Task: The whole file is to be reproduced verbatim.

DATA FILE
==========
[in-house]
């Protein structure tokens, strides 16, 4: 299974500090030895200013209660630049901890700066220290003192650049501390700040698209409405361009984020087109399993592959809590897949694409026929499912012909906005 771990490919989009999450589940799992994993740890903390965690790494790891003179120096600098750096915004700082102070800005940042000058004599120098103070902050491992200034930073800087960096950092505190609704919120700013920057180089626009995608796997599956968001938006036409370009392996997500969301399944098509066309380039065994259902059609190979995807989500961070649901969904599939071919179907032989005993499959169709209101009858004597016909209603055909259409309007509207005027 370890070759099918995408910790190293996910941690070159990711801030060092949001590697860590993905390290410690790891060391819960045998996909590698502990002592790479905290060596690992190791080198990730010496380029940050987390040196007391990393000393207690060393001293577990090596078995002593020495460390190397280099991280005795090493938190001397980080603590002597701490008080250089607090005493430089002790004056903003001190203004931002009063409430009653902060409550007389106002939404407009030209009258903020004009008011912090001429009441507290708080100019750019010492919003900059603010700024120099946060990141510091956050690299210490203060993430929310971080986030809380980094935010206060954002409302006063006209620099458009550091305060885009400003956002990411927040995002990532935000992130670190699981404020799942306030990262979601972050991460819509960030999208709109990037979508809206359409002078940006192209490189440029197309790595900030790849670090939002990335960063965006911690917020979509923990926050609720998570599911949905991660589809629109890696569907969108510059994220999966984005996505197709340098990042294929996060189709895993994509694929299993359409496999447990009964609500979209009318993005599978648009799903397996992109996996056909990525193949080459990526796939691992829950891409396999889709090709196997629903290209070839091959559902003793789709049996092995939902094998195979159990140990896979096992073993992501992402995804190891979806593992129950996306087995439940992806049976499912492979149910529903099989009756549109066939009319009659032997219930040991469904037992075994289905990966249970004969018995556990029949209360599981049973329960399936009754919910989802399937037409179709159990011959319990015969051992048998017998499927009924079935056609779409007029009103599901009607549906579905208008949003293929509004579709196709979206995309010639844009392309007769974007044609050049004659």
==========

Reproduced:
[in-house]
């Protein structure tokens, strides 16, 4: 299974500090030895200013209660630049901890700066220290003192650049501390700040698209409405361009984020087109399993592959809590897949694409026929499912012909906005 771990490919989009999450589940799992994993740890903390965690790494790891003179120096600098750096915004700082102070800005940042000058004599120098103070902050491992200034930073800087960096950092505190609704919120700013920057180089626009995608796997599956968001938006036409370009392996997500969301399944098509066309380039065994259902059609190979995807989500961070649901969904599939071919179907032989005993499959169709209101009858004597016909209603055909259409309007509207005027 370890070759099918995408910790190293996910941690070159990711801030060092949001590697860590993905390290410690790891060391819960045998996909590698502990002592790479905290060596690992190791080198990730010496380029940050987390040196007391990393000393207690060393001293577990090596078995002593020495460390190397280099991280005795090493938190001397980080603590002597701490008080250089607090005493430089002790004056903003001190203004931002009063409430009653902060409550007389106002939404407009030209009258903020004009008011912090001429009441507290708080100019750019010492919003900059603010700024120099946060990141510091956050690299210490203060993430929310971080986030809380980094935010206060954002409302006063006209620099458009550091305060885009400003956002990411927040995002990532935000992130670190699981404020799942306030990262979601972050991460819509960030999208709109990037979508809206359409002078940006192209490189440029197309790595900030790849670090939002990335960063965006911690917020979509923990926050609720998570599911949905991660589809629109890696569907969108510059994220999966984005996505197709340098990042294929996060189709895993994509694929299993359409496999447990009964609500979209009318993005599978648009799903397996992109996996056909990525193949080459990526796939691992829950891409396999889709090709196997629903290209070839091959559902003793789709049996092995939902094998195979159990140990896979096992073993992501992402995804190891979806593992129950996306087995439940992806049976499912492979149910529903099989009756549109066939009319009659032997219930040991469904037992075994289905990966249970004969018995556990029949209360599981049973329960399936009754919910989802399937037409179709159990011959319990015969051992048998017998499927009924079935056609779409007029009103599901009607549906579905208008949003293929509004579709196709979206995309010639844009392309007769974007044609050049004659």